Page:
In a society where artistic merit, or value in general, is conflated with perceived financial worth, it is interesting to note some commonalities in the approach to economic thinking expressed above by Babbitt, a largely “academic” composer working in the 1950’s and the heirs to an ostensibly post-punk/noise scene. For example, to again quote Joe Posset:

The trade thing is a bit ‘our way of shaking hands’. It’s also a great way to keep the filthy lucre out of the equation. I sold one CD-R on that last tour. Just one; and if I ever find out who bought it I’ll give them the next posset slop report just for showing so much faith. But I came back with a stack of CD-Rs, tapes and vinyl the height of medium sized milk jug through trades with other bands, DIY labels and well-prepared punters. They will keep me spinning & smiling until December….Sociologically ‘alternative economy’ is one of the many interesting things about the n-au.

Another perhaps surprising parallel can be seen in Richard Serra’s characterization of the relationships between sculpture, architecture, and late 20th Century Western Culture:

…the ‘viewer’ is fiction. Basically this is my response to sculpture. I know there is absolutely no audience for sculpture, as there is none for poetry and experimental film. There is, however, a big audience for products that give people what they want and supposedly need but not more than they understand. Marketing is based on this premise.

In terms of architecture right now, a lot of people have a need to build and a lot of clients are concerned with what is considered ‘relevant’. This creates a situation in which both client and architect receive criticism and advice on how to serve. Since there is no audience for sculpture or poetry, no one demands that they resist manipulation from the outside. On the contrary, the more one betrays one’s language to commercial interests, the greater the possibility that those in authority will reward one’s efforts. Architects have justifying phrases for this behavior. They call it ‘being appropriate’ or ‘compromising’. When Robert Venturi’s pylons for Federal Triangle in Washington, D.C., were criticized for not being symbolic enough, he returned the next day with the American flag atop each pylon. This is the kind of self-justifying pragmatic compromise I am talking about.

– Richard Serra, in conversation with Peter Eisenman, 1983

So then, the No Audience approach, as characterized by such diverse artists as Hayler, Babbit, and even Richard Serra, can also be seen as an approach of No-Compromise to market pressures, as compromises have been rendered entirely unnecessary, whether in regards to the pursuit of money or fame, the two indicators of value used to characterize mainstream artistic production. Thus, when the celebrated music critic Simon Reynolds characterized Hayler’s approach as “melancholic” at a conference on DIY art and media in 2012 at Tillburg’s Incubate Festival, and suggested that the No Audience approach symbolized a general tendency within DIY culture which threatens to bring about its own “inconsequentiality” by eschewing a dependency on an audience, Hayler responds:

Video of Simon Reynolds on DIY culture

The extent to which you commit yourself is entirely your own concern. You don’t have to sound punk either, or cop a snarling attitude. Simon Reynolds, betraying an old-fashioned punknosity, suggests the underground should define itself in opposition to the mainstream. Quaint, eh? In turn I’d suggest that it is far more radical to ignore it. The machine loves to be raged against – what it can’t bear is to be shrugged off as irrelevant. Which, of course, it is.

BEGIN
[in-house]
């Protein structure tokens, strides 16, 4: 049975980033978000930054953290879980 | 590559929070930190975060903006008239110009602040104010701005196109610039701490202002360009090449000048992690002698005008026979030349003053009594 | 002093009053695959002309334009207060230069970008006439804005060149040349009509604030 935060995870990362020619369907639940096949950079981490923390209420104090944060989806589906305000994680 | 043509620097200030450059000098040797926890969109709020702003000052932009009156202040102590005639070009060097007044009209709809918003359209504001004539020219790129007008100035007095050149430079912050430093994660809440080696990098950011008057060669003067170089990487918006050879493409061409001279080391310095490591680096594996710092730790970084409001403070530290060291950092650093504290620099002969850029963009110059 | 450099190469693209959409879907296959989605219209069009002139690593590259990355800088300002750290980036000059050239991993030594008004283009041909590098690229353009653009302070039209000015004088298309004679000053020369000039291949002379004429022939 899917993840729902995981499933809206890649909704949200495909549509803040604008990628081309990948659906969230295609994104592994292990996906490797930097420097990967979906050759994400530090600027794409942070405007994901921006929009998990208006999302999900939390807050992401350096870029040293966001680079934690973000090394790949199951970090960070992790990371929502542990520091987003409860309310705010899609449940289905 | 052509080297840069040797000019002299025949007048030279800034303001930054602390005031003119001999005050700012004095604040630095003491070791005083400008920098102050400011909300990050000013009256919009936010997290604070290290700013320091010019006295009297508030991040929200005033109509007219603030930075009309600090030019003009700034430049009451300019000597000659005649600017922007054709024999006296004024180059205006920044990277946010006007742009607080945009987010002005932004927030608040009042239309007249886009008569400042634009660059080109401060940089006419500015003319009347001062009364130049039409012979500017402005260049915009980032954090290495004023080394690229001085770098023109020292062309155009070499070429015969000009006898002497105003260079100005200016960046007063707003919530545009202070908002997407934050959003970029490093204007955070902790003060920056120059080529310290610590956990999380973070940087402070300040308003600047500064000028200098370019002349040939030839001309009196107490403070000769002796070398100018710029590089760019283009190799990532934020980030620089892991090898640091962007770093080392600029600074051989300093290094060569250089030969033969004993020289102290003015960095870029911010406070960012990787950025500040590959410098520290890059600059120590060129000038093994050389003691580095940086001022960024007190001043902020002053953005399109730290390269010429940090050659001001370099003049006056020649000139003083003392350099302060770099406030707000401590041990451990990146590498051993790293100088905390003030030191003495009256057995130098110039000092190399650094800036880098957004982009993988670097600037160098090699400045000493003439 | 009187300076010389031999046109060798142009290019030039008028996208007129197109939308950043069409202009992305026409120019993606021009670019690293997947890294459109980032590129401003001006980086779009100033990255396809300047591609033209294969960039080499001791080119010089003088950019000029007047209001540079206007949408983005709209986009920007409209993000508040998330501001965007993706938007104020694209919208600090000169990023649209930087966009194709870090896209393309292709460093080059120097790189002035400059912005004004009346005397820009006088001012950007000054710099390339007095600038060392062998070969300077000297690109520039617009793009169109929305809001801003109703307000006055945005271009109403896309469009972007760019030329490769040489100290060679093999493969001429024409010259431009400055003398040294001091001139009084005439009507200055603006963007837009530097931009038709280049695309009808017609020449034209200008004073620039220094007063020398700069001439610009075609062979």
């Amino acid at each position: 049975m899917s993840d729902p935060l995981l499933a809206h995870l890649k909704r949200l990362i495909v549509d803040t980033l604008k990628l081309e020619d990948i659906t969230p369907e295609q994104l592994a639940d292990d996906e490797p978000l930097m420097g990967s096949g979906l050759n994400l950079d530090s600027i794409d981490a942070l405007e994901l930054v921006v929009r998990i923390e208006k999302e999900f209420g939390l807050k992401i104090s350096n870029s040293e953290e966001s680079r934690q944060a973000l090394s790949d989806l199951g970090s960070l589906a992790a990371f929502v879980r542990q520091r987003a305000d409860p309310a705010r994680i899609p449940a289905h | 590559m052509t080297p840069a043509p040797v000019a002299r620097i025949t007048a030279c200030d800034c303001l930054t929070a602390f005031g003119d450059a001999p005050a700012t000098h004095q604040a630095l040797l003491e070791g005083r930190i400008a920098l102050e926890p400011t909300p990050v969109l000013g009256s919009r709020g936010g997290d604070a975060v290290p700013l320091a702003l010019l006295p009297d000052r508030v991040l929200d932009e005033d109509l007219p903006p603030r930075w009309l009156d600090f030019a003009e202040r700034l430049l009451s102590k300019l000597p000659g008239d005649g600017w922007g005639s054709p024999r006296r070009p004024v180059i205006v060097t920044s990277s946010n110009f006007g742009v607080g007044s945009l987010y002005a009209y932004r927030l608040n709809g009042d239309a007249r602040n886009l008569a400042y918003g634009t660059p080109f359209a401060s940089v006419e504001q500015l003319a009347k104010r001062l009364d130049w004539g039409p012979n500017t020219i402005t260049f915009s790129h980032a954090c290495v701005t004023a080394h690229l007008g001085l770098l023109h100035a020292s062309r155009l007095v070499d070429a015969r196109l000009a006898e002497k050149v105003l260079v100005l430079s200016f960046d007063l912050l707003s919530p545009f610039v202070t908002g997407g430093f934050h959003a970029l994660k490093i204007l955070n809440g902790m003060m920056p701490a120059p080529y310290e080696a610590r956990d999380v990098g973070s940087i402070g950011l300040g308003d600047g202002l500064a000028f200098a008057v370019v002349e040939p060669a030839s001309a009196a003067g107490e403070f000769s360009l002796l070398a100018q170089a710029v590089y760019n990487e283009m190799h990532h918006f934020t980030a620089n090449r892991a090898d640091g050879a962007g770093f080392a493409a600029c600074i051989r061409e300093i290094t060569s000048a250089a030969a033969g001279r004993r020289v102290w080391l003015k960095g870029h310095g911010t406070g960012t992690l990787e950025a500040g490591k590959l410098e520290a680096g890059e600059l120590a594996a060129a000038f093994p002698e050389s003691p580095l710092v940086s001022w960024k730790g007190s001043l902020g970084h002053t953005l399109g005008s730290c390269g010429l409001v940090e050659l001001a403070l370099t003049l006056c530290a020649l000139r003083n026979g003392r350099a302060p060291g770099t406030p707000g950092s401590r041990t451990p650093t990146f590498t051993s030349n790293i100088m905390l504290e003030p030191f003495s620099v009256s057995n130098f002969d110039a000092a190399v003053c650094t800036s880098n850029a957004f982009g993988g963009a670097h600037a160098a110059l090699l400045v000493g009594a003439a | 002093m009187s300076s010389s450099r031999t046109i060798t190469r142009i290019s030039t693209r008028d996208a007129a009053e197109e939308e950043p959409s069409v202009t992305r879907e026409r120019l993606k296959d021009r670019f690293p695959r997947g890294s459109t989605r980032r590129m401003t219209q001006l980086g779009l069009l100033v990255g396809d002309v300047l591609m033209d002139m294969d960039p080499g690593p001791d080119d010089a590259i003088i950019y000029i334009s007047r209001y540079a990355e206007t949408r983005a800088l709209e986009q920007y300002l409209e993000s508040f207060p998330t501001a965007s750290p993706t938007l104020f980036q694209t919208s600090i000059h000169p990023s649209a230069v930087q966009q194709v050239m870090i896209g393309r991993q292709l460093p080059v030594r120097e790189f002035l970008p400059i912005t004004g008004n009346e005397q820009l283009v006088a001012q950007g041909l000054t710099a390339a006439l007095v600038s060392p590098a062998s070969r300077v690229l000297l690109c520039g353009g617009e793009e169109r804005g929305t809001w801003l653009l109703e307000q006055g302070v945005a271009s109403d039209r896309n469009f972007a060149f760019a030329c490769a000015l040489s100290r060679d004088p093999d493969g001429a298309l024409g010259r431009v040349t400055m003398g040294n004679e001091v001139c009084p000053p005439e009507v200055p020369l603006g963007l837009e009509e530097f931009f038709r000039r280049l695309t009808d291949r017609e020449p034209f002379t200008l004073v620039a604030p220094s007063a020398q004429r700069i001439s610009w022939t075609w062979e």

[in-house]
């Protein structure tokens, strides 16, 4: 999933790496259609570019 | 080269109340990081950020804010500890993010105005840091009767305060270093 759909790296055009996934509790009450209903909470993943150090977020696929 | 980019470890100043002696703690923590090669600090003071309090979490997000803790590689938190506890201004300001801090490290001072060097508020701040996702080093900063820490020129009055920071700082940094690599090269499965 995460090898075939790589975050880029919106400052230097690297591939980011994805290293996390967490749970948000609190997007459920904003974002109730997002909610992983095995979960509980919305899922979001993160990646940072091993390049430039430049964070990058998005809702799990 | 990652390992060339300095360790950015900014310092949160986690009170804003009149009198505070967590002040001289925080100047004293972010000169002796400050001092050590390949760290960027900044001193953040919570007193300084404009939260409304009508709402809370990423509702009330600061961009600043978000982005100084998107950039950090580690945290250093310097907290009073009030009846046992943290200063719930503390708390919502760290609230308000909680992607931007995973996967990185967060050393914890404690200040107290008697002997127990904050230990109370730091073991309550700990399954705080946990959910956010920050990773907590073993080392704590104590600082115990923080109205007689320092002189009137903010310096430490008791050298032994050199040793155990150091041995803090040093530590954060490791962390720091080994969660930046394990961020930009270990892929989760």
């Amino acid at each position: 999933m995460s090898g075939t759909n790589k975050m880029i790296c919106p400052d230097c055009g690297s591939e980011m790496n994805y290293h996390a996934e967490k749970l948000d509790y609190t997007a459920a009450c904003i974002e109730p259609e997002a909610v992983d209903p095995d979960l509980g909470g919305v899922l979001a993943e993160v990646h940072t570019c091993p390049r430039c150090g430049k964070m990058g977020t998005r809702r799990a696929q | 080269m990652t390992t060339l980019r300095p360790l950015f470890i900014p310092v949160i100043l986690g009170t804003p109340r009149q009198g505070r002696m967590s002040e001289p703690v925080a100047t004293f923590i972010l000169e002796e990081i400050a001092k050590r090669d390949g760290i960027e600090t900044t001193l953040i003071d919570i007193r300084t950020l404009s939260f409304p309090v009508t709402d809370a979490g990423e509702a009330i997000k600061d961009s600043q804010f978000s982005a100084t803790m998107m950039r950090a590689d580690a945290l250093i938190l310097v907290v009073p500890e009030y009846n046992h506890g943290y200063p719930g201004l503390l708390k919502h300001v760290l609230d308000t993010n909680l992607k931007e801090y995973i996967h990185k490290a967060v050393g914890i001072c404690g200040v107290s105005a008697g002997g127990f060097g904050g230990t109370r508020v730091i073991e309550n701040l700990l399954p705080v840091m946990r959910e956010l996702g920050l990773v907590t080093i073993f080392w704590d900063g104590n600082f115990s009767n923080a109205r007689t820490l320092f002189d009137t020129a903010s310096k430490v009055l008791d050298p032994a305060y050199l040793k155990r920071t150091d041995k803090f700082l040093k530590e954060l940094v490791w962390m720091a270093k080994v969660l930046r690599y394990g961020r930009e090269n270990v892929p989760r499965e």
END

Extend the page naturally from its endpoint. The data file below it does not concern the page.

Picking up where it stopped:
Thus, we engage and commit ourselves to the level of our own concern, and determine our own degrees of engagement and interest in our artistic pursuits, which, after all, is what a whole lot of both post-Romantic and DIY post-punk rhetoric suggests that participation in music and art are all about. The No-Audience Underground further suggests a framework for engagement with society as a whole, and a liberating way of being in the world, in which each individual constructively opts-out, and while developed locally, it is interesting to consider that such an approach could have radical and global relevance.

—ooOoo—

Links included with original article:

Rob Hayler

Radio Free Midwich

Joe Posset

Kieron Piercy/Spoils and Relics

Cops and Robbers: DIY Gigs in Leeds

Eddie Nuttall/Aqua Dentata

Milton Babbit “Who Cares if You Listen” High Fidelity, 1958

Daniel Thomas/Sheepscar Light Industrial

Ashtray Navigations

Andy Robinson/Striate Cortex

Sara McWatt

Simon Reynolds on the No Audience Underground and DIY Culture, Incubate Festival, Tillbur, 2012

Some Radio Free Midwich articles of note:

https://radiofreemidwich.wordpress.com/2012/10/07/simon-reynolds-diy-culture-and-the-no-audience-underground/

https://radiofreemidwich.wordpress.com/2013/07/29/documents-of-the-golden-age-new-from-ashtray-navigations-aqua-dentata-and-helicopter-quartet/

https://radiofreemidwich.wordpress.com/2011/11/28/our-way-of-shaking-hands-trades-and-largesse-in-the-no-audience-underground/

—ooOoo—

Further links:

Jorge Boehringer / Core of the Coalman

The original article in Czech

HIS VOICE magazine

 

 

5 Comments »

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  1. Wonderful article; much food for thought — I shouldn’t be bemoaning the lack of punters at wonkystuff shows, rather seeing the opportunity for liberation. Ta 🙂

    • Yes, they can choose not to come to our shows but…*bellows brandishing tub of CD-rs* THEY CAN’T TAKE OUR FREEDOM!! 😉

  2. Hey Rob! Thanks for publishing this, it’s super. Small correction – Czech ain’t Jorge’s native language, English is. Writing the article in Czech in the first place is the impressive linguistic feat here.

    • Hey Stuart, cheers – noted and corrected. Yes, Jorge is an impressive chap! Glad you liked the piece. I’m flattered, obviously but also glad to see the ideas get around… With love, Rob x